I, of course, did not read about this wine ahead of time so I had my doubts.  Since I have recently drunk both robust and bland Gigondas from the 1998 vintage, I was suspicious about even older bottles.  I popped and poured the 1990 Domaine de Longue-Toque, Gigondas to find it in fine shape.  There is a particularly attractive saline component, garrigue, and good fruit.  Some of that trademark suppleness might remain as a round feeling.  I would say the wine is just beginning to decline.  The estate was sold off in 1995 after which three cuvees were produced.  If you see a bottle of 1989 or 1990 you might as well try them as they reflect the best efforts of Serge Chapalain.

1990 Domaine de Longue-Toque, Gigondas
Imported by Weygandt-Metzler.  Alcohol 13.5%.  The color is a light to medium cherry garnet.  There is a distinctly saline flavor to the rounded start.  Initial flavors of cedar box and garrigue are followed by building weight coupled with an inky note and an ethereal aftertaste.  This wine is in fine shape with ripe fruit throughout that with air oscillates with dry, firm, red fruit.  It is starting to show its age but the slightly tart red fruit and fresh plums bring back confident.  *** Now.

New releases from Domaine des Pasquiers of the Rhone

Phil has imported the wines of Domaine des Pasquiers for three years now.  The trio of 2015 Rhone wines in this post represents the latest offering.  2015 is quite a vintage and all of these wines show significant flavor and stuffing.  Of the trio, my favorite is the 2015 Domaine des Pasquiers, Cote du Rhone Villages Plan de Dieu.  It is deep, flavorful, and has grip that I like.  As with any proper Cotes du Rhone it will drink well over the next several years.  The 2015 Domaine des Pasquiers, Cotes du Rhone Villages Sablet is definitely young and in need of age.  I could see it outstep the Plan de Dieu once it is mature but for a bit of raisin flavor.  Maybe everything will come together in a couple years, in that case this could be a bit of a sleeper.  The 2015 Domaine des Pasquiers, Gigondas follows is the house style of modern Gigondas.  While I prefer more funk this is certainly impressive with fat notes and a very long aftertaste to boot. These wines are available at MacArthur Beverages.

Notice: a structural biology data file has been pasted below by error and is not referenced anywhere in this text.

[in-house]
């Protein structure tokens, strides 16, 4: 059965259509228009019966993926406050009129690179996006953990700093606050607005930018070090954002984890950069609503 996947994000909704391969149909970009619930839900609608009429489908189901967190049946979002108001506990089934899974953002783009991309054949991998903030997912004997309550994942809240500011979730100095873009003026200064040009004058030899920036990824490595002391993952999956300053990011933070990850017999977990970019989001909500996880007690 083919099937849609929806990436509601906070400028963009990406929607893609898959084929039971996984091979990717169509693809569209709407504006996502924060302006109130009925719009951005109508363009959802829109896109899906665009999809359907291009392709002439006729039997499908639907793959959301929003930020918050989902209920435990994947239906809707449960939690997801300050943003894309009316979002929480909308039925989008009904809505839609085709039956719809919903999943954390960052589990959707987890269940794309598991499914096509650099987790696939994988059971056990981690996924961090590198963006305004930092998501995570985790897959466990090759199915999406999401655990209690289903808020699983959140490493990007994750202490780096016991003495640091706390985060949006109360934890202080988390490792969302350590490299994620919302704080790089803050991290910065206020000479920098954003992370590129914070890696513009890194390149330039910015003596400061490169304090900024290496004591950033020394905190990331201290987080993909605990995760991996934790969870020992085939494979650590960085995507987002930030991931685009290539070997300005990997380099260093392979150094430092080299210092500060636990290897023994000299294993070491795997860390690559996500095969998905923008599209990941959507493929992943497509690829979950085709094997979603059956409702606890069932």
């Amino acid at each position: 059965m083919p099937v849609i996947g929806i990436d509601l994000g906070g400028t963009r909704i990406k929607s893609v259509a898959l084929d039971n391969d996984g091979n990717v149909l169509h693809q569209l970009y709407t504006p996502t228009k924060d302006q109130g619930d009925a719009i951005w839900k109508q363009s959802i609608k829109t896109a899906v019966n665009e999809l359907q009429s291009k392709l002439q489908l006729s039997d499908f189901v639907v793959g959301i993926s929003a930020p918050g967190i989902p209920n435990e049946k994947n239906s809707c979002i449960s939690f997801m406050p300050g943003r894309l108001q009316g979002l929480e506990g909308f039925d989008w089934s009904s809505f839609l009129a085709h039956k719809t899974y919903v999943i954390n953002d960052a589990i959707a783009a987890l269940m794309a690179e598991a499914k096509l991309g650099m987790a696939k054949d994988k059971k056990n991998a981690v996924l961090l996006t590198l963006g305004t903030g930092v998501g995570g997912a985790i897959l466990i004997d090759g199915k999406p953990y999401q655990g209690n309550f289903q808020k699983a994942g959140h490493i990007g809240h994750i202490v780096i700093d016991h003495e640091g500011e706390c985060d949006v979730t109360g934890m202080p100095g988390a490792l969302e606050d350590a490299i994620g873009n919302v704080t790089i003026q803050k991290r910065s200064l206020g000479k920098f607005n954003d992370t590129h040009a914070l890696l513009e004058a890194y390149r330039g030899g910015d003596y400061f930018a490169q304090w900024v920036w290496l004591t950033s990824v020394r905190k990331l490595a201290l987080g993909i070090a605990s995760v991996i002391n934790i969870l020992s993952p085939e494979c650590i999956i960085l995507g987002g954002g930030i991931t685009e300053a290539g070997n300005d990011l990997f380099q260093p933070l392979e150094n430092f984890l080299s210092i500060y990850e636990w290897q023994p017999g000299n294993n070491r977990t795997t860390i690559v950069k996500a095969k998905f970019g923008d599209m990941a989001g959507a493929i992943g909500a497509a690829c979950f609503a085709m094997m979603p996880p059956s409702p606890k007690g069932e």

2015 Domaine des Pasquiers, Cote du Rhone Villages Plan de Dieu – $15
Imported by MacArthur Liquors.  Alcohol 14.5%.  This is a very dark, grapey red color.  The familiar, deep flavor leans more towards red fruit than black and is supported by strong, very fine tannic structure and watering acidity.  With air herbs and a bit of inkinesss come out.  It is certainly very flavorful with a touch of compelling grip, lots of flavor, and a dense almost chocolate finish.  *** Now – 2022.

2015 Domaine des Pasquiers, Cotes du Rhone Villages Sablet – $15
Imported by MacArthur Liquors.  Alcohol 14.5%.  This wine plays it close with black fruited, powdery ripe flavor.  There is extract and just the right amount of acidity.  The very fine drying structure and wood notes indicate it needs a year or two for integration.  The one distraction are fleeting flavors of raisins.  **(*) 2018-2024.